There are many different rhinoplasty techniques. Its been said there are as many different rhinoplasty techniques as there are surgeons! This is clearly not true, but it illustrates the point that surgery varies between surgeons, even when the similar rhinoplasty techniques are used. It’s similar to orchestral conductors; there’s a spectrum between a high school music teacher leading the school band and the someone standing on the podium of a world renowned orchestra like the Berlin Philharmonic. Even when leading world class conductor perform the same music, their interpretation will create a different sound and a listener’s response will alter.
Open & Closed Rhinoplasty Techniques
A fundament separation exists between open and closed approaches to nose surgery. The closed approach was championed by Professor Joseph and for many decades was the only acceptable technique used. However starting in the 1970’s slowly surgeons came to accept another way to surgically access the nose. This technique came to be called the open method or approach. The closed approach hides all the incision inside the nose; where they are placed varies between surgeons and noses. The open approach makes an incision across the fleshy part just below the nose and between the nostrils, called the columellar. The difference between the open and closed techniques only extends to accessing the nose; the actual techniques to modify the shape can be done using either way.
Advantages & Disadvantages
There are advantages and disadvantages between these two rhinoplasty techniques. The closed approach is quicker, causes less initial swelling and doesn’t create a visible scar. However it provides less of a view and makes the surgical maneuvers more difficult to perform. On the other hand, the open approach provides unparalleled view of the nose and increased ease of carrying out the surgical maneuvers. However it adds about 20 minutes to the surgery and of course creates a visible scar. Notice I didn’t say noticeable scar, because in about 99% of cases, the incision although always visible, isn’t noticed by people. Both the patient and surgeon can see it, but then they are aware of its existence and have watched to mature from initially being red into a thin white line. In addition the scar is fortunately partially hidden below the nose where it’s seldom seen during the usual day to day interactions. In the 1% of times where its noticeable to others, its usually due to skin puckering at the side of the columellar where the incision makes a 90 degree change. Some times this is due to poor suturing, but other times it couldn’t have been avoided as it arises from the natural contraction of scars during the healing process.
The Open Approach in Toronto
Toronto is a center of excellence of the open rhinoplasty technique due to Dr Wilf Goodman, an Otolaryngologist, who championed this method during his distinguished career at the University of Toronto (Please see Otolaryngology history at the University of Toronto website). Against strong and at times critical opposition, he continued to carry on using this rhinoplasty technique for many years during the early 70’s. Slowly it gained acceptance until it is now recognized as a very legitimate and valuable way to perform rhinoplasty. Many of the rhinoplasty techniques now used around the world were only able to be developed because of the excellent view and unrestricted access of the open approach.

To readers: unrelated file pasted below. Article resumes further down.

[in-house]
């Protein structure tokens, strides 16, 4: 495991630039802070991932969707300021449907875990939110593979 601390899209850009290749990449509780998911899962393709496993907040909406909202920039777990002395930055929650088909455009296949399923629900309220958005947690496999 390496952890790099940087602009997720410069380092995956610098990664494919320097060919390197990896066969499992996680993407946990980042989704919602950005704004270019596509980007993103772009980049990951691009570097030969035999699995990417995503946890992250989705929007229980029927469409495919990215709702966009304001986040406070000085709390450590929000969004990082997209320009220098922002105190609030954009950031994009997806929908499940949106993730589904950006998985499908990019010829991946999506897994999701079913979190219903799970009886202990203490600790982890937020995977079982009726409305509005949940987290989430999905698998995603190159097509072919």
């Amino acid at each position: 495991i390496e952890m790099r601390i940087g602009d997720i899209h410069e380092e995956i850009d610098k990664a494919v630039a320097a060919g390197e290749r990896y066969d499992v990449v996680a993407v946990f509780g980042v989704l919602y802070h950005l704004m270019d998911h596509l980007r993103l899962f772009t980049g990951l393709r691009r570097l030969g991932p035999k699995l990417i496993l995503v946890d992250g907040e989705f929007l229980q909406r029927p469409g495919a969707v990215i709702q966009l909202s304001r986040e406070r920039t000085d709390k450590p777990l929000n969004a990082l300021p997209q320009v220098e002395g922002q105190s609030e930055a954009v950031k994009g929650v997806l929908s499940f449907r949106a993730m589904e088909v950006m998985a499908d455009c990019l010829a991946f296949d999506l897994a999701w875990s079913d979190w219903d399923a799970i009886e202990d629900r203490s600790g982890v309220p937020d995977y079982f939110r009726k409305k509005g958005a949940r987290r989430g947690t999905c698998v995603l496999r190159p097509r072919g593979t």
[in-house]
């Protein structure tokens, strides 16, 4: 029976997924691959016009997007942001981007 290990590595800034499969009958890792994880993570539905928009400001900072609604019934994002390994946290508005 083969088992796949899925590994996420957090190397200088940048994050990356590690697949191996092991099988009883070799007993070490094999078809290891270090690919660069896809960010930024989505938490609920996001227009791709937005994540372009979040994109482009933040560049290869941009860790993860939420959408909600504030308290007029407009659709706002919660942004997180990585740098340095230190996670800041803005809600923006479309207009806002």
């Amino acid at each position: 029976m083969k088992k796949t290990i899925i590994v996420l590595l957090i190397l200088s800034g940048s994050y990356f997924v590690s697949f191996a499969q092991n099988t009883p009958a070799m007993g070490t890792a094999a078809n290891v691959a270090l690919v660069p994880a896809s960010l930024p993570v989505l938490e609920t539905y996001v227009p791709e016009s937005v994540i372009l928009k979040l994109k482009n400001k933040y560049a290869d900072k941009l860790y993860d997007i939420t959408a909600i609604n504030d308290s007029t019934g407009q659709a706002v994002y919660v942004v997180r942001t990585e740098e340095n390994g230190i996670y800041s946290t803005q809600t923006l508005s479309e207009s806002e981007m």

Good and Not so Good Rhinoplasty Techniques
The majority of open incisions take the shape that’s called the “inverted gullwing” incision. The notch allows the scar to stretch thereby reducing the risk of indentations at the side arising from the inevitable scar contracture. There is another technique called the “stair step” incision which you can see illustrated at the side. You can see the scar is more noticeable. I feel this type of incision should be avoided. I have never seen a good result (however I recognize I’m not likely to see good examples arriving for revision surgery). It’s interesting to note different specialties prefer different incisions. Otolaryngologists/Facial Plastic Surgeons use the ‘gullwing incision’, while Plastic Surgeons use the ‘stair step’ incision.
Weir Incisions or Alar Base Narrowing
Beside the columellar incision used in the open approach to rhinoplasty, there can be incisions made at the sides of the base of the nose too. These are used to help narrow the base of the nose. These incisions are commonly required in noses which have been aggressively de-projected towards the face as the side walls can flare outwards. They are frequently used in Afro-Canadian and Oriental noses as they are commonly wide based. They are known as “Weir incisions” named after Dr Weir who invented them. The incision starts in the crease between the side of the nose and the cheek.
Here it is camouflaged by the shadow in the natural crease. It curves around and heads upward in the base of the nostril between the ala and the columella. This short area is called the sill of the nose. Unfortunately because of the quality of the skin in this area these incisions are at risk of being noticeable. The skin here is thicker and contains many glands. Furthermore the incision must be cut on the bias which always results in some of the skin glands being severed. As they regrow, cysts and skin bridging can occur. Finally suturing the angled edges together is a real technical challenge, which unfortunately occurs at the end of the surgery, when the surgeon is becoming tired. This risk of a noticeable scar is between 5-15% depending on the skin, surgical skill, post care, and degree of narrowing.